Thursday, April 07, 2011


A mild-mannered bespectacled man (George Sanders, at right) chats with a librarian in a rare book room at the New York Public Library while admiring a rare copy of Hamlet that's on display. But Sanders isn't as mild as he looks: he guns down the librarian, smashes the glass case, and steals the book. He's a world-class forger who makes copies of stolen rare books and sells them on the black market. The glamorous but aloof Gail Patrick is his fence; she sells one of the Hamlets to the German Sidney Blackmer, who collects rarities for the Nazis, but he finds out it's a fake and wants his money back. Enter square-jawed all-American detective Richard Denning who is hot on Patrick's trail for a different client. She agrees to help him expose Sanders if he'll protect her, but then she double-crosses Denning by telling Blackmer that Denning is the forger and she arranges a confrontation at the library one night just before closing. That night, Denning, Blackmer, and Patrick go to the library, but Sanders has a trick in store: he shows up with a bunch of his cohorts claiming to be policemen, hoping to get rid of both Blackmer and Denning and steal a few more rare books while he's at it. At closing time, a shot rings out, a man is killed, and Sanders and his fake cops keep everyone in the building even as an air raid blackout is called. The rest of the film consists of cat-and-mouse games played in the dark building between Sanders and Denning. We're never quite sure who Patrick feels loyalty to, and the presence of a mute thug, a prissy air-raid warden, and a lovely young librarian with a GI fiancé complicate matters.

This little-known B-mystery is quite interesting and unusual, for its setting and for its psychological discussions. As a library worker myself (at a reference desk and in cataloging), I liked the setting; for a B-movie, the library sets are convincing, though they're not elaborate enough to be stand-ins for the real and very impressive New York Public Library. At one point, the librarian (Lynne Roberts) gives Denning a little lecture explaining the Dewey Decimal System, and near the end, a Dewey call number winds up being a major clue to the whereabouts of the stolen books. But more interesting are the conversations between Sanders and Patrick about their particular kink: sado-masochism. Sanders claims they are both, psychologically speaking, "a couple of horror shows" who find "pleasure in fear and pain," searching out situations which could lead to terrifying results. When Patrick slips up, Sanders insists it's her conscience deliberately putting her in harm's way. In a strange moment near the end, Sanders seems almost sexually excited about the possibility of getting the death penalty. Sanders also says that Blackmer is a sadist, though that plot thread is unexplored; perhaps just his ties to Nazis are supposed to be enough to prove that claim.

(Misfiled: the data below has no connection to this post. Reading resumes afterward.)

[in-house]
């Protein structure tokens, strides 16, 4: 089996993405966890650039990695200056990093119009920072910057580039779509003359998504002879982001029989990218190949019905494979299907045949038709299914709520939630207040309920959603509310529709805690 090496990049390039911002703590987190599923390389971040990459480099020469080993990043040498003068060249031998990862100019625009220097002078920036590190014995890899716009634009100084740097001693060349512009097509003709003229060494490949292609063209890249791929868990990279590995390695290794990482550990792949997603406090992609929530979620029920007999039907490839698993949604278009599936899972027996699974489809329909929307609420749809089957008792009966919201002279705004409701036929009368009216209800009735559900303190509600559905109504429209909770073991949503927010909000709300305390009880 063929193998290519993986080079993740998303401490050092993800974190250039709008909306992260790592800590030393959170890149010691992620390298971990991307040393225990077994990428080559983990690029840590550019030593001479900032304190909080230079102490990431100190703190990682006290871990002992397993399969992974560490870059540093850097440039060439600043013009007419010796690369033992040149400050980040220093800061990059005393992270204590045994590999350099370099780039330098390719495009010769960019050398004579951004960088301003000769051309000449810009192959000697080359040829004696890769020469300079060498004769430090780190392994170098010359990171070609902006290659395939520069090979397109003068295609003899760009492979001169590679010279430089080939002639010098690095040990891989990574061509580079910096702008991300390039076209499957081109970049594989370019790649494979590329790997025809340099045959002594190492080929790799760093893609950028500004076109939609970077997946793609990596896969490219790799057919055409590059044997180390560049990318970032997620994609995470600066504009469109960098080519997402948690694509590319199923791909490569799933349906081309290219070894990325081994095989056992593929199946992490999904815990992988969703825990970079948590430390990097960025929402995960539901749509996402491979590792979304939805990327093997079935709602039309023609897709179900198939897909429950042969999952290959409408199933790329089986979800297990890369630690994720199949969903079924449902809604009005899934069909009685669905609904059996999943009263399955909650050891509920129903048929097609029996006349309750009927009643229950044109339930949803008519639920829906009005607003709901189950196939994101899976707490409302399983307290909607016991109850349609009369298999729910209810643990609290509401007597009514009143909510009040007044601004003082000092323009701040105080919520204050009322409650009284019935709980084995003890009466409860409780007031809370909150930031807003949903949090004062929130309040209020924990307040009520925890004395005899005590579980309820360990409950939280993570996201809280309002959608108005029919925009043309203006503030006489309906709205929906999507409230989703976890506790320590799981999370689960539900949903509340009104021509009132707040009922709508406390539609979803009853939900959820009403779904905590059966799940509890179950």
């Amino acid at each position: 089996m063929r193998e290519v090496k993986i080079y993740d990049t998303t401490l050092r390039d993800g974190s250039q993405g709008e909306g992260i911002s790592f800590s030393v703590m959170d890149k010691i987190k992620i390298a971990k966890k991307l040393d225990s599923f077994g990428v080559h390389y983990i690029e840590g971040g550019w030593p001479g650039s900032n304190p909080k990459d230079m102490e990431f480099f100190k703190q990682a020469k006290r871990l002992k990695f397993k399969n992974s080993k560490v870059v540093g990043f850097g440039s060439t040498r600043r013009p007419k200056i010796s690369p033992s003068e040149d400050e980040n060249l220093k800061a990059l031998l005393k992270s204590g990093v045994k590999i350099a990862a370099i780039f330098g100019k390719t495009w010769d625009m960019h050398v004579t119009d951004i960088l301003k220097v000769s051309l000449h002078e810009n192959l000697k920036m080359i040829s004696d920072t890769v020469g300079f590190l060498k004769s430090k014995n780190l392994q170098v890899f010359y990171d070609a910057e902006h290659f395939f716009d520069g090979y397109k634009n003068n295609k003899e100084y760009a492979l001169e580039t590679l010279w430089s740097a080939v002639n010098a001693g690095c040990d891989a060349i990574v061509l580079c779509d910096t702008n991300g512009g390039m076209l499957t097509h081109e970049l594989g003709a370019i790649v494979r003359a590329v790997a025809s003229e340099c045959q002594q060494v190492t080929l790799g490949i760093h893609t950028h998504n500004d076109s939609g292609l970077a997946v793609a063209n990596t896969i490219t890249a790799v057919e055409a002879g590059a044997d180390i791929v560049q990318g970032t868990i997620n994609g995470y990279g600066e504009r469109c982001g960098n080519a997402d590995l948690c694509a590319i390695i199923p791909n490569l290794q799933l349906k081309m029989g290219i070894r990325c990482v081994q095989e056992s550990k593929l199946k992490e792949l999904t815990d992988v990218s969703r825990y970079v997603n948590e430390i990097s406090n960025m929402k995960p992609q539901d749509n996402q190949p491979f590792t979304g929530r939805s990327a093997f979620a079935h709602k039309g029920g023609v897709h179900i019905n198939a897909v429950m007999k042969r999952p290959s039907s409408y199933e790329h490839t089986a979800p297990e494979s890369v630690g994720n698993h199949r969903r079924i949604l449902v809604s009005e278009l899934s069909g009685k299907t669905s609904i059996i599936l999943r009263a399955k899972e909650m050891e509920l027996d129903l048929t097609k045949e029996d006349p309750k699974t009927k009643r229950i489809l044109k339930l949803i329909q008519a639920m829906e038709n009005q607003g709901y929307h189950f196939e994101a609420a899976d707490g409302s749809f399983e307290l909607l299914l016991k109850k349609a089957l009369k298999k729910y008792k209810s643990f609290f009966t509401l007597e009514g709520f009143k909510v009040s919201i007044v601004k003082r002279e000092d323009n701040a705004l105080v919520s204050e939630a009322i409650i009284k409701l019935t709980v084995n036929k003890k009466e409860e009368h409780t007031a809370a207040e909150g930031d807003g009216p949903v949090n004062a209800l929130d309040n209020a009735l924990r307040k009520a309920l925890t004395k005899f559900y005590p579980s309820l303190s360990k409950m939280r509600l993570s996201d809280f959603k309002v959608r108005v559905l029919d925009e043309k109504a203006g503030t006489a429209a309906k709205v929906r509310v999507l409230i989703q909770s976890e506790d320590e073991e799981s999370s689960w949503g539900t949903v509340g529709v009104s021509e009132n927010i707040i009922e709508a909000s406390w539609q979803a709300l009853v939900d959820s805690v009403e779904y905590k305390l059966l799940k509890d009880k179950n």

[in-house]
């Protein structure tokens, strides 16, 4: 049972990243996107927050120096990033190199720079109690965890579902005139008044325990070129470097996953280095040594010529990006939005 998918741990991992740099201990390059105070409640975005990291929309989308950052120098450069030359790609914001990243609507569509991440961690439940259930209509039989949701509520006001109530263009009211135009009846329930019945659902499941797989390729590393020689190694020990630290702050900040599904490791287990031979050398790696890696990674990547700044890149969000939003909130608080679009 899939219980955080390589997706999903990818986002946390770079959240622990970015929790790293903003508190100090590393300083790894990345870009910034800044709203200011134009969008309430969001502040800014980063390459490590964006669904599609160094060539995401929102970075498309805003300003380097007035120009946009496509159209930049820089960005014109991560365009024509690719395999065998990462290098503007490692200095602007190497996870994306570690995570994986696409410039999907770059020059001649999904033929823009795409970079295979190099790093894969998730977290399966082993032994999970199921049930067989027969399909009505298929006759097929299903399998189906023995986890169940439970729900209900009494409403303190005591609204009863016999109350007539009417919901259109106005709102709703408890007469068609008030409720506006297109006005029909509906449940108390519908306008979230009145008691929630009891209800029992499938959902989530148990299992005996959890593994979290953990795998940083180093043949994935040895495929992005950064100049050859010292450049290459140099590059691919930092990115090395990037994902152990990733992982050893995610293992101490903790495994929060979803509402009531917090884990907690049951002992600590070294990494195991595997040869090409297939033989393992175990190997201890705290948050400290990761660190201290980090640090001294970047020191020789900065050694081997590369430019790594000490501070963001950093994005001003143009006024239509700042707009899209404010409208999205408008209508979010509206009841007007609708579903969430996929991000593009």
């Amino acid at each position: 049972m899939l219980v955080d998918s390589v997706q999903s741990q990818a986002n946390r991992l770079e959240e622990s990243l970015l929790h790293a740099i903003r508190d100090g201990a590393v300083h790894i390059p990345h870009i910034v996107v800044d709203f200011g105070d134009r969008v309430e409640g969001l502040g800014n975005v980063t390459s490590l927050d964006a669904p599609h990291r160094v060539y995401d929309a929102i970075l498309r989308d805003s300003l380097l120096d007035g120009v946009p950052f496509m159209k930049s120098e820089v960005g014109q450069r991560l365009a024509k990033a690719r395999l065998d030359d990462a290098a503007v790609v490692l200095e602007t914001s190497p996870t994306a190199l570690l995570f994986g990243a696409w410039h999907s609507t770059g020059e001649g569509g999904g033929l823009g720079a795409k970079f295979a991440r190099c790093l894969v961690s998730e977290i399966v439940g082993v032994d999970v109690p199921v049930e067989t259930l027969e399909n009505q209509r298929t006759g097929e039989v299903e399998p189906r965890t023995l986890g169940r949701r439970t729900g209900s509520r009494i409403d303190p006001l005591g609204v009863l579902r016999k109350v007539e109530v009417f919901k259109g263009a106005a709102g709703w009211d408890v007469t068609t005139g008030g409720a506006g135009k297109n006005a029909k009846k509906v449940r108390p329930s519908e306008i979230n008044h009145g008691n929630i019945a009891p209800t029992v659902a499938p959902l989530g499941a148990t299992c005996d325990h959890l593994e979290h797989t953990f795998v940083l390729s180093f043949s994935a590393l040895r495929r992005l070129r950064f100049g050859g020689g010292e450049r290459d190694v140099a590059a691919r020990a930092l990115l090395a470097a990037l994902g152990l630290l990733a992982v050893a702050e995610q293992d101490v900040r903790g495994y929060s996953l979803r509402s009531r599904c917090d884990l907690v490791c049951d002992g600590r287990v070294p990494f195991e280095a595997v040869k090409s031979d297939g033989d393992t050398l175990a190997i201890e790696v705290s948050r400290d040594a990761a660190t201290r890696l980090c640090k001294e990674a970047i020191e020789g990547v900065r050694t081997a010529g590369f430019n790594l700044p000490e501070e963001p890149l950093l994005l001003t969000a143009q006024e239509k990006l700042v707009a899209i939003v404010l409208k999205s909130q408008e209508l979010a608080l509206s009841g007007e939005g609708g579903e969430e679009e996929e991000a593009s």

Actingwise, the movie belongs to Sanders and Patrick, with Blackmer holding his own. Denning, though a serviceable B-film hero, is out of his league; someone like Bogart or Alan Ladd would have given the movie even more of an edge. The ending has a Maltese Falcon feel, with Denning uncertain about whether or not to give Patrick up. He doesn't, but of course the Production Code steps in and has fate take a punishing hand. The WWII blackout setting is unusual; most air raid scenes in movies are set in London, though U.S. cities did indeed have blackout air raids. At the conclusion, there is a brief propaganda spiel about American soldiers and the girls they've left behind on the homefront. This film is hard to find, but it's worth catching on Fox Movie Channel. [FMC]

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